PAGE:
MUMBAI - Agence France-Presse
Jumpsuits inspired by sari drapes, urban dresses in tribal cloth and
digitally printed lehenga skirts, young designers have re-embraced their
Indian heritage at Mumbai’s latest fashion week. In a country that has struggled at times to find its way in the global sartorial stakes, a renewed pride in ethnic traditions has been sauntering down the catwalk.
“People have realized the whole point of Indian fashion is its Indian-ness,” said fashion journalist
Top designer Sabyasachi Mukherjee is reported to make 45 percent of his 11 million dollar turnover from the sari, the much-loved drape considered both formal and flattering, modest and sexy.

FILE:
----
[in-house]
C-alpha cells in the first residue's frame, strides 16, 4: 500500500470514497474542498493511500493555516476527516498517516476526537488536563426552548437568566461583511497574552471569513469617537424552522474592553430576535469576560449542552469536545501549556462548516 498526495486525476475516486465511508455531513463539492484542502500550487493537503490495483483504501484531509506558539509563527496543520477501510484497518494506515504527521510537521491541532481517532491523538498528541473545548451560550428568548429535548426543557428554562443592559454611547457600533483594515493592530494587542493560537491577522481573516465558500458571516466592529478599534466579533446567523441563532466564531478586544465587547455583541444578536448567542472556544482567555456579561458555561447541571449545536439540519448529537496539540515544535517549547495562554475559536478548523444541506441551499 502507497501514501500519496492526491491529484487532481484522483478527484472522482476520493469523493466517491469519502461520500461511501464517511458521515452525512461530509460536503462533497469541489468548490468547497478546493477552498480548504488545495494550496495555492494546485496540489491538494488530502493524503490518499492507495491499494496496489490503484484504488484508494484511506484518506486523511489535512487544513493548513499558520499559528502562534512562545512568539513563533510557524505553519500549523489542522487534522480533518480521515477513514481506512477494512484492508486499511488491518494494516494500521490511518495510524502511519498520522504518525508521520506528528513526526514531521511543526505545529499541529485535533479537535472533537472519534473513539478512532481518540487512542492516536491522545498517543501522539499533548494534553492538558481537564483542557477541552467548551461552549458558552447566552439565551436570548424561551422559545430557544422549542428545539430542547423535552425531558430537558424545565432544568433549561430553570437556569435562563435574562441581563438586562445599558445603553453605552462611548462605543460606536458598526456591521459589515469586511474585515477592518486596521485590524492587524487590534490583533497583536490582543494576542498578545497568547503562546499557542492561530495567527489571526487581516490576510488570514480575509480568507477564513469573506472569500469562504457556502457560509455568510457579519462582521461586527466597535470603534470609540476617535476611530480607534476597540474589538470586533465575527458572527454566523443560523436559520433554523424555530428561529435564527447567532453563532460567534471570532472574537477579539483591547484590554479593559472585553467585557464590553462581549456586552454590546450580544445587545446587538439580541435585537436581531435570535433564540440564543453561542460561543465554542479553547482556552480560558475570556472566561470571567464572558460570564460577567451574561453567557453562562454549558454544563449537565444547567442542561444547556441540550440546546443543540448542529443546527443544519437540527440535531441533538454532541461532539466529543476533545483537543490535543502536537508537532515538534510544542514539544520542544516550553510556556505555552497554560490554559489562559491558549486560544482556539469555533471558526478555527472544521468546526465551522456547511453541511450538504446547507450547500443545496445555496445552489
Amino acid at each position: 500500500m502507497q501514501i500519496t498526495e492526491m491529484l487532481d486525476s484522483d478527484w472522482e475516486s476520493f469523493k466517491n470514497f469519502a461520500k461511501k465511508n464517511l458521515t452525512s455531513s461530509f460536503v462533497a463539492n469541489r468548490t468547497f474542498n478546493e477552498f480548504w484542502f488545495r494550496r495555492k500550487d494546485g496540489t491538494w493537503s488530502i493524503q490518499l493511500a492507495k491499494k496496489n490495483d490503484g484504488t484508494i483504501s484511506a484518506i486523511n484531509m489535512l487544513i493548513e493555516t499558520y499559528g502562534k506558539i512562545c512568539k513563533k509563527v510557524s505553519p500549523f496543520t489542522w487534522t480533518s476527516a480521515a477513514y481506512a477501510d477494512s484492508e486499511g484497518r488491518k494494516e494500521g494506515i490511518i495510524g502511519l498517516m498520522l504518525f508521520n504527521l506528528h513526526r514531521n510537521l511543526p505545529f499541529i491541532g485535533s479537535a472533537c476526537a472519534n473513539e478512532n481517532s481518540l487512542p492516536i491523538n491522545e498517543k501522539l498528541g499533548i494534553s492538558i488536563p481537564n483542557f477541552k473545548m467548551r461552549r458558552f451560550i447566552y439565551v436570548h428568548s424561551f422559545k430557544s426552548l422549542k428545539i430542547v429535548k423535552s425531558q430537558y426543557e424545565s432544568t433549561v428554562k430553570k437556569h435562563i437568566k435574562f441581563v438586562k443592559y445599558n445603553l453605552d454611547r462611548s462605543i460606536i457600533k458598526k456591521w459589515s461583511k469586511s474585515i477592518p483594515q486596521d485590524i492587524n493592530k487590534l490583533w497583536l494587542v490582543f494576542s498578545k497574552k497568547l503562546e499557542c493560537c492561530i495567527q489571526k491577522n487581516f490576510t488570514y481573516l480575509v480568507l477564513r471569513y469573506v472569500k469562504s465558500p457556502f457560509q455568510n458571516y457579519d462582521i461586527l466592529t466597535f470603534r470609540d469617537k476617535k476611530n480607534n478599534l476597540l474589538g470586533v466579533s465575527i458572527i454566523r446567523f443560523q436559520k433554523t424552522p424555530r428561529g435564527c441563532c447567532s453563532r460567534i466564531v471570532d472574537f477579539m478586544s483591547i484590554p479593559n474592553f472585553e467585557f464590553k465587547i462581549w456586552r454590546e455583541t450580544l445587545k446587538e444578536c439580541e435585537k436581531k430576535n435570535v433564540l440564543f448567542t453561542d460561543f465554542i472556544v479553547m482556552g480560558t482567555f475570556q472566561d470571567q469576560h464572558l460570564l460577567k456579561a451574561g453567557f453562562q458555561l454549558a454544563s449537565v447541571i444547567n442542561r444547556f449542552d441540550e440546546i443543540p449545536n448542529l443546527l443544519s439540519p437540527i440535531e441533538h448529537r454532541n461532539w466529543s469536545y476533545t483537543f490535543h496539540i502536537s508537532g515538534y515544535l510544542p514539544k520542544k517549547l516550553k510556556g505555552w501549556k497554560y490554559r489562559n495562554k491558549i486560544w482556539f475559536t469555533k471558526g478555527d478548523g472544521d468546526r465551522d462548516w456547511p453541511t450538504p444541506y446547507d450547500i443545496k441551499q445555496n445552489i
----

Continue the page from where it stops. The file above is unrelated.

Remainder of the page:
“Ethnic is chic,” declared the Hindustan Times in June, as India’s growing band of working women enjoy more sophisticated takes on traditional wear, now more readily available on the mass market. For designers, providing a practical and affordable edge has become crucial as they shift their focus from the moneyed socialite to the middle-class young woman with her eye on global trends.
At Lakme Fashion Week, which closed yesterday, Sidharta Aryan took ethnic Indian garments, the sari, the lehenga, but created them from digitally printed silk, rather than reams of embroidery.